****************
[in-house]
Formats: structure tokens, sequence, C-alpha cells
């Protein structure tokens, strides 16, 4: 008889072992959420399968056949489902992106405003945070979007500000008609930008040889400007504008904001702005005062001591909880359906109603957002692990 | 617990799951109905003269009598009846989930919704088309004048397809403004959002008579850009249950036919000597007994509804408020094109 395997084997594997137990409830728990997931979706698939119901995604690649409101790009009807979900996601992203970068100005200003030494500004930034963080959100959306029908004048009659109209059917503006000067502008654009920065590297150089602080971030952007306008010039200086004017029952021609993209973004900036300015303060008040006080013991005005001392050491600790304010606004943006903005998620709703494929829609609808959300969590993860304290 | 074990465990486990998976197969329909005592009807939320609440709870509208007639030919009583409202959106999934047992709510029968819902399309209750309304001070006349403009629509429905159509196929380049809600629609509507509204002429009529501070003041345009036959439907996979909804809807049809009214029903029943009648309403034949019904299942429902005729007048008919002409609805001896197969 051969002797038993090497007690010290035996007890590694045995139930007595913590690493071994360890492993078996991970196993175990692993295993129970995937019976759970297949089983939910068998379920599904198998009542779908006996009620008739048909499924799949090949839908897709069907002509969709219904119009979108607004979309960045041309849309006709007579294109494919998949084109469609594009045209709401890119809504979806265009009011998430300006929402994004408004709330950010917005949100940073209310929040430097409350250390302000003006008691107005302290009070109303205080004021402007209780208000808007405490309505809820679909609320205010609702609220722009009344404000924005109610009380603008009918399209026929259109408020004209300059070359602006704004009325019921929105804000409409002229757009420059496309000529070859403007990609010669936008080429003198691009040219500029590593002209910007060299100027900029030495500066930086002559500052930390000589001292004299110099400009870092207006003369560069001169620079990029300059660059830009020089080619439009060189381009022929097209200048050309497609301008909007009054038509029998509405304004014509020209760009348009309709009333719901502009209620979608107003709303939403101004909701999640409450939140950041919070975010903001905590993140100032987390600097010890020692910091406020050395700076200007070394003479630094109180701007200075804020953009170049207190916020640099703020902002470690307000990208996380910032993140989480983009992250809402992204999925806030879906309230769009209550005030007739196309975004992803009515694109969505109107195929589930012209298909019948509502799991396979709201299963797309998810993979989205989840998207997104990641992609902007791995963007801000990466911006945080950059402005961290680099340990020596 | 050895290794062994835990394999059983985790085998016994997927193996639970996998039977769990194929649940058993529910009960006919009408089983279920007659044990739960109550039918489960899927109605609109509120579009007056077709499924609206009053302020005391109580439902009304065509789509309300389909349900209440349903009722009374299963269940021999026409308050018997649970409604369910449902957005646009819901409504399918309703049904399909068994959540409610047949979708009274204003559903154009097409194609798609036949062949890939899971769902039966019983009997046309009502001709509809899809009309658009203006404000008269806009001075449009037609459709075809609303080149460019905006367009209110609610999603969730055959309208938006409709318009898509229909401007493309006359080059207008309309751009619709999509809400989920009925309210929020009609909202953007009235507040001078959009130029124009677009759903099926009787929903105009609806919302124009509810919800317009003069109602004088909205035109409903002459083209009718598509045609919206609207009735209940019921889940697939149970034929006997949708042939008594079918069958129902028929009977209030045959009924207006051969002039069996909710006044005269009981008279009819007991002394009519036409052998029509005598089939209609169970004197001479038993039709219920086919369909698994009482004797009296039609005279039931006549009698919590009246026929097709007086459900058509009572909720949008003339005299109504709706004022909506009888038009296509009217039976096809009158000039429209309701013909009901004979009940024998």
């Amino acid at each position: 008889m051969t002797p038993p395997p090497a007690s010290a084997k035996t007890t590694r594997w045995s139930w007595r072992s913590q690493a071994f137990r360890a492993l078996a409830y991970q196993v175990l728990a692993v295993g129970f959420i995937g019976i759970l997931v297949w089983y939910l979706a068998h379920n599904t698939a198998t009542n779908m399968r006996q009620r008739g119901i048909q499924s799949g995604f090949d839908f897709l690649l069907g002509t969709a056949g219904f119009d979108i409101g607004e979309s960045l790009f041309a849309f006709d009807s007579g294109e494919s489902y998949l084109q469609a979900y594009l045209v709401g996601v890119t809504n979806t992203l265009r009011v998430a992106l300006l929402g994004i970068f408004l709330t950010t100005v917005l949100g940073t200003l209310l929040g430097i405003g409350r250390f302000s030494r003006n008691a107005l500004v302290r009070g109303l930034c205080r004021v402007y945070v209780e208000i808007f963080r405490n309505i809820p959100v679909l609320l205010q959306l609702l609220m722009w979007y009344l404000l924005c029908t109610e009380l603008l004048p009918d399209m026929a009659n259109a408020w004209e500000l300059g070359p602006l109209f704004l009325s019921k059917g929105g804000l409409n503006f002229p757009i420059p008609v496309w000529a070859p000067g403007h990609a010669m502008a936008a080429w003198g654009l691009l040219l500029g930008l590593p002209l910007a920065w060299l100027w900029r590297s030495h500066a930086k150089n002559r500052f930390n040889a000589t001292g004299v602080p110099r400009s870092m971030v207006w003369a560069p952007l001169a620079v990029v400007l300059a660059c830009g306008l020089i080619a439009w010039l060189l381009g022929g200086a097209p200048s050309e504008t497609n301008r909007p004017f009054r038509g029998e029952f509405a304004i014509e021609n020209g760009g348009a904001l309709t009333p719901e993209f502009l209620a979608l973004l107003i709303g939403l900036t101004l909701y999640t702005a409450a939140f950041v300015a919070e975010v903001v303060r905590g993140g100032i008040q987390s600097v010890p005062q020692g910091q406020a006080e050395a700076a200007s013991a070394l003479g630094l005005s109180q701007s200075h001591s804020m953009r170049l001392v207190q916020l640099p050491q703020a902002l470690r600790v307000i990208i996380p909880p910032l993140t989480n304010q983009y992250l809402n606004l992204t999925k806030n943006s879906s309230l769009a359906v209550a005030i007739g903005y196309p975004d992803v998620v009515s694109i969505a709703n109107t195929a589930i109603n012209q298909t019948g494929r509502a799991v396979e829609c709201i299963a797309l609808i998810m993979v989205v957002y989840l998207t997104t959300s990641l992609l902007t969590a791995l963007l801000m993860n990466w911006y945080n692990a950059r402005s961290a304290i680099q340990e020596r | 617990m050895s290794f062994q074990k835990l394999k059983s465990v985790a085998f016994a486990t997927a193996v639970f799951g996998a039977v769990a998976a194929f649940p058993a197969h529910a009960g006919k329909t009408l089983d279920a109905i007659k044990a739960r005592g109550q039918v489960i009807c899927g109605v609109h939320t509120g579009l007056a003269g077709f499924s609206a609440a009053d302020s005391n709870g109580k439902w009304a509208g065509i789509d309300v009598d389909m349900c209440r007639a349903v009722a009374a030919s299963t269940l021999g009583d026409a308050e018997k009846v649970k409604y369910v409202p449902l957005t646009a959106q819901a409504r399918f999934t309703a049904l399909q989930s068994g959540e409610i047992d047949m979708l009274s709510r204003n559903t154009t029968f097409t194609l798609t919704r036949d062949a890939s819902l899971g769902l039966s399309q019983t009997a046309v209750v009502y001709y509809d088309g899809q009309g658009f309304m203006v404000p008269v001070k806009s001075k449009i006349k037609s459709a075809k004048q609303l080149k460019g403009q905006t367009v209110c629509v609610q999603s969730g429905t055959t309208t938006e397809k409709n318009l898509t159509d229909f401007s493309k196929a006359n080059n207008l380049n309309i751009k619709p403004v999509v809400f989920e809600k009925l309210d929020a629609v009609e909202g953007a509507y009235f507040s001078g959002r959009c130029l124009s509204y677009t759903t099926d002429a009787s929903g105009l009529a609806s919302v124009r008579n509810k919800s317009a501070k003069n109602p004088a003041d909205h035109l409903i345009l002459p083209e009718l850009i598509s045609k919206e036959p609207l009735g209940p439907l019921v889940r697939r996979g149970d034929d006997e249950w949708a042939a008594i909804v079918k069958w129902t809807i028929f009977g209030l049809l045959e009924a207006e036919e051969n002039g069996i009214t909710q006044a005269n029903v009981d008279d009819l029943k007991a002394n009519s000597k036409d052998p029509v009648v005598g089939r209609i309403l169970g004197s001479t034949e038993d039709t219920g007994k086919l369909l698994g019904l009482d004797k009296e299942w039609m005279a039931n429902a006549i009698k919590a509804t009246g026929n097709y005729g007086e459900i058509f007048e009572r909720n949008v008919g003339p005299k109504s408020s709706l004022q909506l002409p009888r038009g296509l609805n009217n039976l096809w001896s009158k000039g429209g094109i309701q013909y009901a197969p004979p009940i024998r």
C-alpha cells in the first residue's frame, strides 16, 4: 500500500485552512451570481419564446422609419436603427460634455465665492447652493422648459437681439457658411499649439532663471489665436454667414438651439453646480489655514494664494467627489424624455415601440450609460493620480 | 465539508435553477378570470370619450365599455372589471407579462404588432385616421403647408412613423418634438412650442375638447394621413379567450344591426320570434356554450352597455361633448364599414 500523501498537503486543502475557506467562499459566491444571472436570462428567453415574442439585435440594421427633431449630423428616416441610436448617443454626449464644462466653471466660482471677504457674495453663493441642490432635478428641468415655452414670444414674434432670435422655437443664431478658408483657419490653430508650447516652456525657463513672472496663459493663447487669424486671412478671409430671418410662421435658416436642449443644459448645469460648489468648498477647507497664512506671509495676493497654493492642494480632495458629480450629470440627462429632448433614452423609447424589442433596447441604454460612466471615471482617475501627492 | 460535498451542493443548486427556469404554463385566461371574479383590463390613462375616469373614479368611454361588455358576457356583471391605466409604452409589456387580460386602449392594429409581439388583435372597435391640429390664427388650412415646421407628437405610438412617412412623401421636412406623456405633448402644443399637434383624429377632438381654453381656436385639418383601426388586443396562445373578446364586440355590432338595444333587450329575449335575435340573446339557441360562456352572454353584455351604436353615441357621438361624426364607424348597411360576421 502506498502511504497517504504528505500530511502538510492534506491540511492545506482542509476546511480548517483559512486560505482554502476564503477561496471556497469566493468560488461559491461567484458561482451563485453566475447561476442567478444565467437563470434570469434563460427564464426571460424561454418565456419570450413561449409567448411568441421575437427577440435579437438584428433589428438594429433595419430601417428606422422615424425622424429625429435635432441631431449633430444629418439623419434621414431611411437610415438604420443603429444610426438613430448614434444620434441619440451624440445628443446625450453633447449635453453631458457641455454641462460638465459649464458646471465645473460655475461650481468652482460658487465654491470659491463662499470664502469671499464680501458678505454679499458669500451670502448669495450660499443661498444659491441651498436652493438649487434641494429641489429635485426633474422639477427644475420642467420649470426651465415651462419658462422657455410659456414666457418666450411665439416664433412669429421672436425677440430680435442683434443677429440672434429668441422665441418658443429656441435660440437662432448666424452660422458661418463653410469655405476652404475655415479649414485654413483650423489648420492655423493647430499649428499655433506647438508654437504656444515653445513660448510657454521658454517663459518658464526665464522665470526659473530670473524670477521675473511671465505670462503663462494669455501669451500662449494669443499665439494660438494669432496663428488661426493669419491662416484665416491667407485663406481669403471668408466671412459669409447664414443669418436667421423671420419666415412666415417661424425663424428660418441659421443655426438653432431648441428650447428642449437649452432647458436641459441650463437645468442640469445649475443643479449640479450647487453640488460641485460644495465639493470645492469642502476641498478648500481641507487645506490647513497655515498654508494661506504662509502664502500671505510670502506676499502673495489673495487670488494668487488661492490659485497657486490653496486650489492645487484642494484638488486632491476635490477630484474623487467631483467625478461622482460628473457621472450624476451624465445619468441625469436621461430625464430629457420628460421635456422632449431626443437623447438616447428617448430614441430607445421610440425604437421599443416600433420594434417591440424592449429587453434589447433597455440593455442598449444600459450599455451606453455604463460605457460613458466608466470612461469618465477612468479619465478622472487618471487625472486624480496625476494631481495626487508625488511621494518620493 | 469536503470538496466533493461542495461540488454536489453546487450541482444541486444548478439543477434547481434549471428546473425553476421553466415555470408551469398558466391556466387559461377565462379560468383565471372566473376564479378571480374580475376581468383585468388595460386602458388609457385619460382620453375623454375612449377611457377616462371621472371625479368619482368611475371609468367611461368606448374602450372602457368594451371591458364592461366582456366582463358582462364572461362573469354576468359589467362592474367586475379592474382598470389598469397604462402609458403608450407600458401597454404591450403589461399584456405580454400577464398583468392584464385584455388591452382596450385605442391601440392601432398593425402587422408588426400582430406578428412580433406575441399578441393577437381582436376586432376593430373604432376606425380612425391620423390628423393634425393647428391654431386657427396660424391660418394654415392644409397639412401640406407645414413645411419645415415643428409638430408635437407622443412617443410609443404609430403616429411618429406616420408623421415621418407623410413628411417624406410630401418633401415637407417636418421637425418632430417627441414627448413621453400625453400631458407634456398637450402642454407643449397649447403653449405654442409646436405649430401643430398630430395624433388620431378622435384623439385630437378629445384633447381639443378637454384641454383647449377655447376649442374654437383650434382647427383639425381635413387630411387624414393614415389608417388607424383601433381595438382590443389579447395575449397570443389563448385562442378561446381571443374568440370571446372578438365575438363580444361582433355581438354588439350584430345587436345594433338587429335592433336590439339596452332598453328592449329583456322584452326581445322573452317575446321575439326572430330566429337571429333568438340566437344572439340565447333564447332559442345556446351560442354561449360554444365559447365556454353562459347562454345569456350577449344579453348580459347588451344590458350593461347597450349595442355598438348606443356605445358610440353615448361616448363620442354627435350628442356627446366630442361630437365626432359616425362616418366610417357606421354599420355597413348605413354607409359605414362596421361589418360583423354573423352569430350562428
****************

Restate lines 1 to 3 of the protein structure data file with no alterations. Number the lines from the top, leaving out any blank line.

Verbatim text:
[in-house]
Formats: structure tokens, sequence, C-alpha cells
């Protein structure tokens, strides 16, 4: 008889072992959420399968056949489902992106405003945070979007500000008609930008040889400007504008904001702005005062001591909880359906109603957002692990 | 617990799951109905003269009598009846989930919704088309004048397809403004959002008579850009249950036919000597007994509804408020094109 395997084997594997137990409830728990997931979706698939119901995604690649409101790009009807979900996601992203970068100005200003030494500004930034963080959100959306029908004048009659109209059917503006000067502008654009920065590297150089602080971030952007306008010039200086004017029952021609993209973004900036300015303060008040006080013991005005001392050491600790304010606004943006903005998620709703494929829609609808959300969590993860304290 | 074990465990486990998976197969329909005592009807939320609440709870509208007639030919009583409202959106999934047992709510029968819902399309209750309304001070006349403009629509429905159509196929380049809600629609509507509204002429009529501070003041345009036959439907996979909804809807049809009214029903029943009648309403034949019904299942429902005729007048008919002409609805001896197969 051969002797038993090497007690010290035996007890590694045995139930007595913590690493071994360890492993078996991970196993175990692993295993129970995937019976759970297949089983939910068998379920599904198998009542779908006996009620008739048909499924799949090949839908897709069907002509969709219904119009979108607004979309960045041309849309006709007579294109494919998949084109469609594009045209709401890119809504979806265009009011998430300006929402994004408004709330950010917005949100940073209310929040430097409350250390302000003006008691107005302290009070109303205080004021402007209780208000808007405490309505809820679909609320205010609702609220722009009344404000924005109610009380603008009918399209026929259109408020004209300059070359602006704004009325019921929105804000409409002229757009420059496309000529070859403007990609010669936008080429003198691009040219500029590593002209910007060299100027900029030495500066930086002559500052930390000589001292004299110099400009870092207006003369560069001169620079990029300059660059830009020089080619439009060189381009022929097209200048050309497609301008909007009054038509029998509405304004014509020209760009348009309709009333719901502009209620979608107003709303939403101004909701999640409450939140950041919070975010903001905590993140100032987390600097010890020692910091406020050395700076200007070394003479630094109180701007200075804020953009170049207190916020640099703020902002470690307000990208996380910032993140989480983009992250809402992204999925806030879906309230769009209550005030007739196309975004992803009515694109969505109107195929589930012209298909019948509502799991396979709201299963797309998810993979989205989840998207997104990641992609902007791995963007801000990466911006945080950059402005961290680099340990020596 | 050895290794062994835990394999059983985790085998016994997927193996639970996998039977769990194929649940058993529910009960006919009408089983279920007659044990739960109550039918489960899927109605609109509120579009007056077709499924609206009053302020005391109580439902009304065509789509309300389909349900209440349903009722009374299963269940021999026409308050018997649970409604369910449902957005646009819901409504399918309703049904399909068994959540409610047949979708009274204003559903154009097409194609798609036949062949890939899971769902039966019983009997046309009502001709509809899809009309658009203006404000008269806009001075449009037609459709075809609303080149460019905006367009209110609610999603969730055959309208938006409709318009898509229909401007493309006359080059207008309309751009619709999509809400989920009925309210929020009609909202953007009235507040001078959009130029124009677009759903099926009787929903105009609806919302124009509810919800317009003069109602004088909205035109409903002459083209009718598509045609919206609207009735209940019921889940697939149970034929006997949708042939008594079918069958129902028929009977209030045959009924207006051969002039069996909710006044005269009981008279009819007991002394009519036409052998029509005598089939209609169970004197001479038993039709219920086919369909698994009482004797009296039609005279039931006549009698919590009246026929097709007086459900058509009572909720949008003339005299109504709706004022909506009888038009296509009217039976096809009158000039429209309701013909009901004979009940024998």